Japan Trip Day 1 – Tsujiki Fish Market & Ginza
Finally going to continue on this blog post. It’s been a month since I came back, hopefully I can still remember some of the details that I want to write about. Well, this is the first morning of our 2-week long Japan trip, and we didn’t have much trouble getting out of bed due to jet lag. So far so good. Our train route today is:
Ginza Line: Asakusabashi Station -> Ginza Station
Above is a Tokyo train map I found online. There are many online, and this was the best one I can find.
From Ginza station, we headed to Tsukiji Fish Market in the morning to see how a real fish market operates. We left our hostile at around 6:30 and arrived at around 7:00. We thought there will be fish auctions, but it seems to be over by the time we got there. It was kinda disappointing, but we still saw lots of gigantic fishes that I don’t know the name of. I think they’re tuna, but since I lack common sense and was too lazy to find out, I’m not sure. The fish market was massive though, there were 100+ fish vendors, and it is interesting to see people from restaurants can come and buy fish at its best.
Since this is the fish market, obviously there are also plenty of sushi/sashimi restaurants around. We walked around and found that the stores either had very few customers or very long lines. I didn’t really want to wait, but my friends really wanted some good sushi, so we waited anyways. After a long debate, we decided to try out a Tuna-only store. The wait was shorter than I expected, and we were able to get in and eat in about 15 minutes. Unfortunately, this is the first day, so I haven’t gotten into picture-taking mode. So I didn’t take a picture of the storefront, only the food. My Maguro bowl cost 1000Y, but it was worth every penny (or Yen in this case), and I rate it 4/5. The only thing I remember about the location is that it’s at the end of one of the streets, and it’s right next to a Salmon-only store. Both of these had long lines outside of it.
Our plan for the afternoon is to go around Ginza and just have a look around one of Tokyo’s busiest places. There were a few locations of interest such as the Sony building, Wako store (very expensive mall), and Mitsukoshi (less expensive mall). All the cool places were conveniented located around Ginza’s train station, and it wasn’t too bad to walk everywhere. We did stop at a coffee shop, Le Cafe Doutor, at the intersection w/ Wako and Mitsukoshi to rest our tired legs. The beverages here are quite expensive… I had a “large” hot chocolate for 600Y… The store had two stories and you can have a decent view of the streets.
For lunch, we had ramen. Again, I didn’t take pictures of the storefront, but I do remember it is a chain ramen shop called “Nine Dragons”. They’re ramen is pretty good (3.5/5), and since ramen is definitely on the cheap side of things here in Japan, I can see why so many people eat it. One thing that’s consistent across most ramen stores is that you don’t order at the table. You buy tickets from a vending machine near the door, sit down, then hand the chefs the ticket, and they will bring you your food. It’s a pretty innovative way to save time so people won’t have to look at the menu after they sit down. This is also true for fast “bowl” places like Yoshinoya.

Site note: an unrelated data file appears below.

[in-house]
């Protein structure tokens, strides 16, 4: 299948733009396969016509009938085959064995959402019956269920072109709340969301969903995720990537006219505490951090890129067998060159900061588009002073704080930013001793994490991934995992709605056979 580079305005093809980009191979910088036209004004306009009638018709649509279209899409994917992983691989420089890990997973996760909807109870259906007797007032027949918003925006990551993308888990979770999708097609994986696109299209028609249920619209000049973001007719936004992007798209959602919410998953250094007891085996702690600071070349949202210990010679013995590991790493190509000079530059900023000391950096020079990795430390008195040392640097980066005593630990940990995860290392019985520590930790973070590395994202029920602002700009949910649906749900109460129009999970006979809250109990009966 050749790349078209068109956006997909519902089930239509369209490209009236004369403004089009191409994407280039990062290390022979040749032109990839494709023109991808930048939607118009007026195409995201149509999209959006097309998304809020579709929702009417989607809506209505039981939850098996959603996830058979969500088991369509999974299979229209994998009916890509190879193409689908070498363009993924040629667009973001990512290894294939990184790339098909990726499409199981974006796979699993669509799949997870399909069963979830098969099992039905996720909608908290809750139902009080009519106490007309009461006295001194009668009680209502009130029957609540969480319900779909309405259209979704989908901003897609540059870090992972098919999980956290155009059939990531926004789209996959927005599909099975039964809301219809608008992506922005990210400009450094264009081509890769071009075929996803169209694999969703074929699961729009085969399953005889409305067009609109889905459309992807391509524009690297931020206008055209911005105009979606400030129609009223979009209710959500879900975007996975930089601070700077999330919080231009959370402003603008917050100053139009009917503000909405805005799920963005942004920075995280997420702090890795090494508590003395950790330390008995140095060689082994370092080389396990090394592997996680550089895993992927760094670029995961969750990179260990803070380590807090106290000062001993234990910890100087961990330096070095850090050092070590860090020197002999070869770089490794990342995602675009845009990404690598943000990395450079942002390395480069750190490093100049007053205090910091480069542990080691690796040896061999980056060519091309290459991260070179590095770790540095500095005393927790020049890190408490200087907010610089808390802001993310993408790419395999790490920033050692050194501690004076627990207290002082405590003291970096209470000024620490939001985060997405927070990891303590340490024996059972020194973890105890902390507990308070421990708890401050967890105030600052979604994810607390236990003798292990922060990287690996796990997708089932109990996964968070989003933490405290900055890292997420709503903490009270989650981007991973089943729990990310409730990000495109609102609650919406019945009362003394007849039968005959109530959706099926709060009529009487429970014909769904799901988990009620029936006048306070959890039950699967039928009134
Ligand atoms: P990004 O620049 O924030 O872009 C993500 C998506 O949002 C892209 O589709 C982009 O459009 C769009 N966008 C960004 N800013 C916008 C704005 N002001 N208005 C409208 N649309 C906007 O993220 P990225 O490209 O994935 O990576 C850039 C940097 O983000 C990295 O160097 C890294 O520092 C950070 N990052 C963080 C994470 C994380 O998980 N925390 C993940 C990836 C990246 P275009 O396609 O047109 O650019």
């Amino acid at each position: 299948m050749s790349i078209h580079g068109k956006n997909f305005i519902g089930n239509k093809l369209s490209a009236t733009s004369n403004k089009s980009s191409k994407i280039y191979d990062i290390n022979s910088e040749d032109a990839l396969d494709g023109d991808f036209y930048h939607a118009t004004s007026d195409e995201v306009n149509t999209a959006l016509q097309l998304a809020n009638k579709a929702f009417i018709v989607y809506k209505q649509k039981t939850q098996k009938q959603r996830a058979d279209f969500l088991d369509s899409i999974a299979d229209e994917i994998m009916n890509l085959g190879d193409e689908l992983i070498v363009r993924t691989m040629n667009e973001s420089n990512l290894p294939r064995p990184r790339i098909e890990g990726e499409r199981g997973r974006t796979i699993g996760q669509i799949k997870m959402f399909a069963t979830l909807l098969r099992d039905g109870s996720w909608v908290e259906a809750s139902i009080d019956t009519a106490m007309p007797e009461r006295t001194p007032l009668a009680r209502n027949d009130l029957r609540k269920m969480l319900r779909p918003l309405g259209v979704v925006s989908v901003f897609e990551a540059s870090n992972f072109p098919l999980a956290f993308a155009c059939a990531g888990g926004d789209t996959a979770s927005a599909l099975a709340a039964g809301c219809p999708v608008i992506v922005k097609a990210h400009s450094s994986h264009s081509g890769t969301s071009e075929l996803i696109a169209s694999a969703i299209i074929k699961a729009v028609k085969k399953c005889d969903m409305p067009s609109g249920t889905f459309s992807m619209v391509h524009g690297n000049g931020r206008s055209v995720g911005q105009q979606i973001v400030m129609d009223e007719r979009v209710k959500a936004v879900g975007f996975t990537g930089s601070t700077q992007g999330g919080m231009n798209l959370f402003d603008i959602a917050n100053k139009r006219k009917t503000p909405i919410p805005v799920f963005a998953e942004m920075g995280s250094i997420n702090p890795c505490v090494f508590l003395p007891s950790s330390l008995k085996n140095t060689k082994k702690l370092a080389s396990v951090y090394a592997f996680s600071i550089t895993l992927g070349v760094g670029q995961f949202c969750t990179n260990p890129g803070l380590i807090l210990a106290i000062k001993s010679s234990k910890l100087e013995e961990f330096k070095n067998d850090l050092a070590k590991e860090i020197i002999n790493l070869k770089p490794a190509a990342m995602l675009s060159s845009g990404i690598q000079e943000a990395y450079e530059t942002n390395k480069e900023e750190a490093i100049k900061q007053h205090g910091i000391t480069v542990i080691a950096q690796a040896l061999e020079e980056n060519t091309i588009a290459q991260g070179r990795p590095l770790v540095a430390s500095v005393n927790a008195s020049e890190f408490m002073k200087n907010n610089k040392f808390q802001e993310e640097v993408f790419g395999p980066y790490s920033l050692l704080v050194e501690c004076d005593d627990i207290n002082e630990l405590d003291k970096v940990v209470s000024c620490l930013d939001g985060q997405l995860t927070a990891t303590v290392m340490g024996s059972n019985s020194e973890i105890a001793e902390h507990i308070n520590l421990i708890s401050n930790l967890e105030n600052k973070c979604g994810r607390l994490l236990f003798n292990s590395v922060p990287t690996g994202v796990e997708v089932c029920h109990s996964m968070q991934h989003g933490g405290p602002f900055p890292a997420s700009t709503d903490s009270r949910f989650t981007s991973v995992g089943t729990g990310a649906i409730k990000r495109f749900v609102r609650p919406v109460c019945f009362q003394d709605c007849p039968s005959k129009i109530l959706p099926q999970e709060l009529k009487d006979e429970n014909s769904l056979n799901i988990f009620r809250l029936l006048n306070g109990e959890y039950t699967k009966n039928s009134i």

After lunch, we continued to go through the streets of Ginza. We also made our way to a Japanese arcade for the first time. The one we went to was two-stories high with plenty of variety. The first floor had mainly crane games, while the second floor had fighting games, music games, and even lots of multiplayer games. Apparently there is quite a lot of games in Japan that connect you to other players in other arcades across Japan. So you can have multiple player experience even if you go by yourself. They also played a “Romance of the Three Kingdoms” action game using cards! You actually move the cards around to maneuver units that are on screen. It was pretty cool, and I wanted to take a picture, but it wasn’t allowed. And I didn’t want to start breaking laws on my first day. Well, actually I did now that I think about it. I took a photo inside, but that was before I found out they didn’t allow it. Other locations we went to included a Nissan building, which was pretty small and boring and Bic Camera, which is like Best Buy + Sears on crack. We didn’t realize it was a chain at the time, but every Bic Camera has multiple stories, and it anything and everything from cameras to video games to appliances to computer parts. Anything electronic that you need, you will probably find it here.
Ginza’s night life wasn’t as spectacular as I expected, but maybe it’s cause we went on a weekday night. But the streets are still beautiful with lots of lit up buildings, and you can definitely feel a type of livelihood you can only find in urban cities.
Evaluation: The Tsujiki Fish Market is a rare sight, and I recommend it for any traveler. I would suggest getting there at around 6:00 AM, since we didn’t see any fish auctions when we arrived at 7:00 AM. They also have the best sashimi/sushi that Tokyo has to offer. Ginza is a must-see only if you’re into high-classed and sophisticated living. We didn’t realize it while we’re there, but the things in Ginza are more expensive than other parts of Tokyo (which is already expensive in general). Wako is perhaps the most expensive department store I’ve set foot in, so you’ll love it if you’re into buying expensive brand names. I heard Ginza’s bars and night life is also very cool, but unfortunately we didn’t have a chance to experience it.